I wanted to know what was next with 7on7. Gove wants to prove to the market they are a versatile piece, built and engineered to be the best impact protection and performance enhancer time after time, year after year.
All youth and flag football associations are target markets. Gove is championing the education of flag football while providing a confidence booster for administrators, coaches and athletes, as well as parents and children. Flag football is certainly not as violent as tackle football but both high and low impact occurs. “States such as Arizona, Texas and California won’t let players wear a helmet,” according to Gove.
He shared a story about a youth football and baseball coach in Nebraska that saw football enrollment go down to zero because of concerned parents and the cost of participation. Pop Warner saw a reduction of players but numbers seem to have stabilized depending on what numbers you believe.
The Unequal mission to be sensible and fashionable is gaining traction around the country as a viable source for added gear protection for both kids and adults that play football. Gove is in charge of a large educational and grassroots push to football leagues like Texas 7on7. They are communicating with media sources as a way of teaming up with industry leading organizations in order to help spread good news. Gove emphasized Unequal is not in the business of selling bad news and feels their company is poised to be a trend setter with research backed, tech enhanced products that give players confidence while fast becoming an industry standard.
I asked Paul Brenner, SVP, Athletic Relations, what was going on with their NFL relationship because they seem like a good fit as a future grassroots partner. Brenner said, “We are in the process of doing our due diligence with the NFL.” They need to prove to the NFL as well as to college, high school and youth football organizations that their products are difference makers. NFL players around the league are wearing Unequal products including Pittsburgh Steelers hard-hitting veteran linebacker, James Harrison.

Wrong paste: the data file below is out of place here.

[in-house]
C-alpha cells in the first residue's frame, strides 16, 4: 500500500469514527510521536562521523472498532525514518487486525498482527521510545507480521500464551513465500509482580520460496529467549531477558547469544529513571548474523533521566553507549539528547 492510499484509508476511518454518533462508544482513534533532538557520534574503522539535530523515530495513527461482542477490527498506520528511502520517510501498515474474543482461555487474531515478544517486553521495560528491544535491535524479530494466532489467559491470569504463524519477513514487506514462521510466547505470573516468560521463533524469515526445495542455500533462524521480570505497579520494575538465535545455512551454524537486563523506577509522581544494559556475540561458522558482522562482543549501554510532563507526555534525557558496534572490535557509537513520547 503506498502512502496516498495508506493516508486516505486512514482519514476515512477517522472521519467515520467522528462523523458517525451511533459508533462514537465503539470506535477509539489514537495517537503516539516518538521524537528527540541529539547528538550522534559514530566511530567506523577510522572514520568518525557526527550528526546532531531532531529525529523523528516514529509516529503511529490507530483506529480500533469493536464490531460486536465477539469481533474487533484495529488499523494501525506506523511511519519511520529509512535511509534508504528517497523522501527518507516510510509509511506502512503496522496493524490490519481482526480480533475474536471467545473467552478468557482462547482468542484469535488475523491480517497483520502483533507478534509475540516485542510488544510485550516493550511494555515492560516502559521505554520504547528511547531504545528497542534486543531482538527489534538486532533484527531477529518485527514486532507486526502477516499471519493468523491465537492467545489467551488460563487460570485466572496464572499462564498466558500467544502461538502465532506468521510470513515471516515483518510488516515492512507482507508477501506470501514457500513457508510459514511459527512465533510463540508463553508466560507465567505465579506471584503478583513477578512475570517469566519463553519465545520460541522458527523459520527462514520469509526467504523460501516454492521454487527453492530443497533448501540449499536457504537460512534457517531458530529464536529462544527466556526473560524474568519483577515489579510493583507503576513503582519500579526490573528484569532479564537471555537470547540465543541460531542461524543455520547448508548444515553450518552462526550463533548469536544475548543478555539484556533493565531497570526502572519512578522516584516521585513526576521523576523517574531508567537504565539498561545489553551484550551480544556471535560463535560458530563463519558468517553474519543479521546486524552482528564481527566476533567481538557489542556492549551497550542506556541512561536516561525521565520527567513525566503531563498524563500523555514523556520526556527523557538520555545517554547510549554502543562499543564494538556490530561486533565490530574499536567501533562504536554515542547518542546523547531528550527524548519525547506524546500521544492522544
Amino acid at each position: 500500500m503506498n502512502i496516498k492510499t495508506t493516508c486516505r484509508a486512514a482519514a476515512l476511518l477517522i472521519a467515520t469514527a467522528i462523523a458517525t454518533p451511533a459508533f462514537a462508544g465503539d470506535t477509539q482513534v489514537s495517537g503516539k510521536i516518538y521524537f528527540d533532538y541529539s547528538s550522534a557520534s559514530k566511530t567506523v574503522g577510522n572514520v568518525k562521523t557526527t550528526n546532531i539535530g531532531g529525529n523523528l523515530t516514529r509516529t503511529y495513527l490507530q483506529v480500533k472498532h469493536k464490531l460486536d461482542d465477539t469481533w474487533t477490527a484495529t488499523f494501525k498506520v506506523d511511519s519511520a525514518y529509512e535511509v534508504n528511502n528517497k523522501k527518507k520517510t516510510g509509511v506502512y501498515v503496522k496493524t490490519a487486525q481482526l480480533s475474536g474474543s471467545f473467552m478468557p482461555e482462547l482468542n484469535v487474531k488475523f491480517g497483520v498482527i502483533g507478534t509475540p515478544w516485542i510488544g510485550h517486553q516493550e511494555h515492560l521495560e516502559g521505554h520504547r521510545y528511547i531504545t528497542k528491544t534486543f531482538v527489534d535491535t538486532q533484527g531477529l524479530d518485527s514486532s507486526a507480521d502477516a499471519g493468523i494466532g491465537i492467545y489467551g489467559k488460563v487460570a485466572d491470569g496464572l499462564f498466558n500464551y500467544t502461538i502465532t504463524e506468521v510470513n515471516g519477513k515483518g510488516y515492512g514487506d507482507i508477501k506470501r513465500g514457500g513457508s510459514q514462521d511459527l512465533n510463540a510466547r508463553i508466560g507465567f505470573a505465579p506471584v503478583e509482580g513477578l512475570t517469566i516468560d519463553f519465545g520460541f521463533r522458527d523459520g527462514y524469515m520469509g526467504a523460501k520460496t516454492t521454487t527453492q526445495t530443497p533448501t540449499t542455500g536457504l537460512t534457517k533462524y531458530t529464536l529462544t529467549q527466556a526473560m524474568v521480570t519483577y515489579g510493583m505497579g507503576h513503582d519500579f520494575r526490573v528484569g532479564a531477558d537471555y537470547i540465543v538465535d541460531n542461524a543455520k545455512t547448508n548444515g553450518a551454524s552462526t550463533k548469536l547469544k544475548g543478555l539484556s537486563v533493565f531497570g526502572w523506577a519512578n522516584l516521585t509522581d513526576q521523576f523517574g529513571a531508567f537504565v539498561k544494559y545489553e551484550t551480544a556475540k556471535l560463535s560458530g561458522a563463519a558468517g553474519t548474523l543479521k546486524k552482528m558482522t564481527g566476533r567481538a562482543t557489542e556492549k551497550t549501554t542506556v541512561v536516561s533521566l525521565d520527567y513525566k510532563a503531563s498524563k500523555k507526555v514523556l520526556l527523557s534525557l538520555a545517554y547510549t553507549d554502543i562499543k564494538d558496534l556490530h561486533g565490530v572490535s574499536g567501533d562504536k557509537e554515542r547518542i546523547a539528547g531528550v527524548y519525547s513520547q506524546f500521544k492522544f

Former Super Bowl winning quarterback Kurt Warner is a firm believer in Unequal Technologies for his family and any football player.
NFL Quarterback Kurt Warner from Unequal Technologies on Vimeo.
Sports Techie, an Atlanta news piece on a 7on7 youth sports tournament was on the local news yesterday and I noticed neither helmets nor soft cap protection were being worn.
Gove himself was a walk-on that played for a Big 12 title while at the University of Oklahoma against Florida so he knows the game and dangers of both high and low impact hits. The motivation speech his team received from former Head Coach Barry Switzer resounds with his teammates to this day.
I was on a competitive but fun coed flag football team in Seattle that played on grass fields as well as at Memorial stadium at the Seattle Center on some of the worse turf in the city so it makes sense to me as that wearing a Halo for protection and performance enhancement is a good idea. I am in line to be new the varsity assistant lacrosse coach at Dunwoody high school and plan on introducing Unequal products to the administration and board of directors as a protection consideration.
Perhaps the 11th commandment is to protect our youth and never leave anyone out which is what Unequal is all about.
See y’all later in Seattle, Atlanta and around the world.